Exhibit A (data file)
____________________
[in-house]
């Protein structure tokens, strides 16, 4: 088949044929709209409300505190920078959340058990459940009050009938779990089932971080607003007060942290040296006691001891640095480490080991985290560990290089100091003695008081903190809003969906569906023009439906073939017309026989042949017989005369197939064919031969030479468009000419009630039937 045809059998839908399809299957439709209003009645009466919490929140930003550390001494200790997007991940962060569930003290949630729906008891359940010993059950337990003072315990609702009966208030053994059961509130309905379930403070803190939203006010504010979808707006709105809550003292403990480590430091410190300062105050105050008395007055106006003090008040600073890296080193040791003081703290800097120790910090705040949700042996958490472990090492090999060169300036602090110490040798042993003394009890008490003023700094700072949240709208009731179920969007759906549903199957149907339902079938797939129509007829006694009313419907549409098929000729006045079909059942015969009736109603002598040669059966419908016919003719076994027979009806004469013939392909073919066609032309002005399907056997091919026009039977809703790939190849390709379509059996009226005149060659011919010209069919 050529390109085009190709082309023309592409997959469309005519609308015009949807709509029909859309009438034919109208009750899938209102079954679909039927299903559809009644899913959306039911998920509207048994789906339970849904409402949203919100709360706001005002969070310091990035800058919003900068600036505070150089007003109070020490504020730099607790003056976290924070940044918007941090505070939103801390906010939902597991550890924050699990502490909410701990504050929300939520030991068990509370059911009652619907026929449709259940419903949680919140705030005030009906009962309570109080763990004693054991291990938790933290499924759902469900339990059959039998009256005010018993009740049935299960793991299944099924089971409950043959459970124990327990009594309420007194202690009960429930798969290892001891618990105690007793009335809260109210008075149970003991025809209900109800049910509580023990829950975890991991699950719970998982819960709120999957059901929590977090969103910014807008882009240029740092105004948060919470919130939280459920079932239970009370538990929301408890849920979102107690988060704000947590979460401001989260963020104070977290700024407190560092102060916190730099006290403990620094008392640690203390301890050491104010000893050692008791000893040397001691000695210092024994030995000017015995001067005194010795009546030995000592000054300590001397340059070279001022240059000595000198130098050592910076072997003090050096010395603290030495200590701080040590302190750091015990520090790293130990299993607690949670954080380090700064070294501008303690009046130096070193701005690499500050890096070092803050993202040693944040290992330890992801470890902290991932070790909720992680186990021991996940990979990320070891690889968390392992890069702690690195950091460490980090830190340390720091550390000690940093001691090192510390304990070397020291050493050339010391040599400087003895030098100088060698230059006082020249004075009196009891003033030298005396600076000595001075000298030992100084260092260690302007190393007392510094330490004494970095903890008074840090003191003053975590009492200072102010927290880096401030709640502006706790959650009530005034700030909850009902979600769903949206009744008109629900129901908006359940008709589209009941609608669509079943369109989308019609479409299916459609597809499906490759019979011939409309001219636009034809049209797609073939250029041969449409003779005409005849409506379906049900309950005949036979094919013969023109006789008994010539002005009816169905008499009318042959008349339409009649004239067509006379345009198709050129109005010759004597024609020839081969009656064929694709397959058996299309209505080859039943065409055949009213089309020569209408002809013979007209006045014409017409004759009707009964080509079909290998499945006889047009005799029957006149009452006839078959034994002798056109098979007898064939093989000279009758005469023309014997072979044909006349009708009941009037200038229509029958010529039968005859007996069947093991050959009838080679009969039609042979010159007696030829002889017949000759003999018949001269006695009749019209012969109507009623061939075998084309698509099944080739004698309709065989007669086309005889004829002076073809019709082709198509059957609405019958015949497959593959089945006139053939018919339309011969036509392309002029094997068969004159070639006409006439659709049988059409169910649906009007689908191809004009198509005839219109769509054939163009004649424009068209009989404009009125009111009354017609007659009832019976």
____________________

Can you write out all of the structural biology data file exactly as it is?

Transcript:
[in-house]
């Protein structure tokens, strides 16, 4: 088949044929709209409300505190920078959340058990459940009050009938779990089932971080607003007060942290040296006691001891640095480490080991985290560990290089100091003695008081903190809003969906569906023009439906073939017309026989042949017989005369197939064919031969030479468009000419009630039937 045809059998839908399809299957439709209003009645009466919490929140930003550390001494200790997007991940962060569930003290949630729906008891359940010993059950337990003072315990609702009966208030053994059961509130309905379930403070803190939203006010504010979808707006709105809550003292403990480590430091410190300062105050105050008395007055106006003090008040600073890296080193040791003081703290800097120790910090705040949700042996958490472990090492090999060169300036602090110490040798042993003394009890008490003023700094700072949240709208009731179920969007759906549903199957149907339902079938797939129509007829006694009313419907549409098929000729006045079909059942015969009736109603002598040669059966419908016919003719076994027979009806004469013939392909073919066609032309002005399907056997091919026009039977809703790939190849390709379509059996009226005149060659011919010209069919 050529390109085009190709082309023309592409997959469309005519609308015009949807709509029909859309009438034919109208009750899938209102079954679909039927299903559809009644899913959306039911998920509207048994789906339970849904409402949203919100709360706001005002969070310091990035800058919003900068600036505070150089007003109070020490504020730099607790003056976290924070940044918007941090505070939103801390906010939902597991550890924050699990502490909410701990504050929300939520030991068990509370059911009652619907026929449709259940419903949680919140705030005030009906009962309570109080763990004693054991291990938790933290499924759902469900339990059959039998009256005010018993009740049935299960793991299944099924089971409950043959459970124990327990009594309420007194202690009960429930798969290892001891618990105690007793009335809260109210008075149970003991025809209900109800049910509580023990829950975890991991699950719970998982819960709120999957059901929590977090969103910014807008882009240029740092105004948060919470919130939280459920079932239970009370538990929301408890849920979102107690988060704000947590979460401001989260963020104070977290700024407190560092102060916190730099006290403990620094008392640690203390301890050491104010000893050692008791000893040397001691000695210092024994030995000017015995001067005194010795009546030995000592000054300590001397340059070279001022240059000595000198130098050592910076072997003090050096010395603290030495200590701080040590302190750091015990520090790293130990299993607690949670954080380090700064070294501008303690009046130096070193701005690499500050890096070092803050993202040693944040290992330890992801470890902290991932070790909720992680186990021991996940990979990320070891690889968390392992890069702690690195950091460490980090830190340390720091550390000690940093001691090192510390304990070397020291050493050339010391040599400087003895030098100088060698230059006082020249004075009196009891003033030298005396600076000595001075000298030992100084260092260690302007190393007392510094330490004494970095903890008074840090003191003053975590009492200072102010927290880096401030709640502006706790959650009530005034700030909850009902979600769903949206009744008109629900129901908006359940008709589209009941609608669509079943369109989308019609479409299916459609597809499906490759019979011939409309001219636009034809049209797609073939250029041969449409003779005409005849409506379906049900309950005949036979094919013969023109006789008994010539002005009816169905008499009318042959008349339409009649004239067509006379345009198709050129109005010759004597024609020839081969009656064929694709397959058996299309209505080859039943065409055949009213089309020569209408002809013979007209006045014409017409004759009707009964080509079909290998499945006889047009005799029957006149009452006839078959034994002798056109098979007898064939093989000279009758005469023309014997072979044909006349009708009941009037200038229509029958010529039968005859007996069947093991050959009838080679009969039609042979010159007696030829002889017949000759003999018949001269006695009749019209012969109507009623061939075998084309698509099944080739004698309709065989007669086309005889004829002076073809019709082709198509059957609405019958015949497959593959089945006139053939018919339309011969036509392309002029094997068969004159070639006409006439659709049988059409169910649906009007689908191809004009198509005839219109769509054939163009004649424009068209009989404009009125009111009354017609007659009832019976």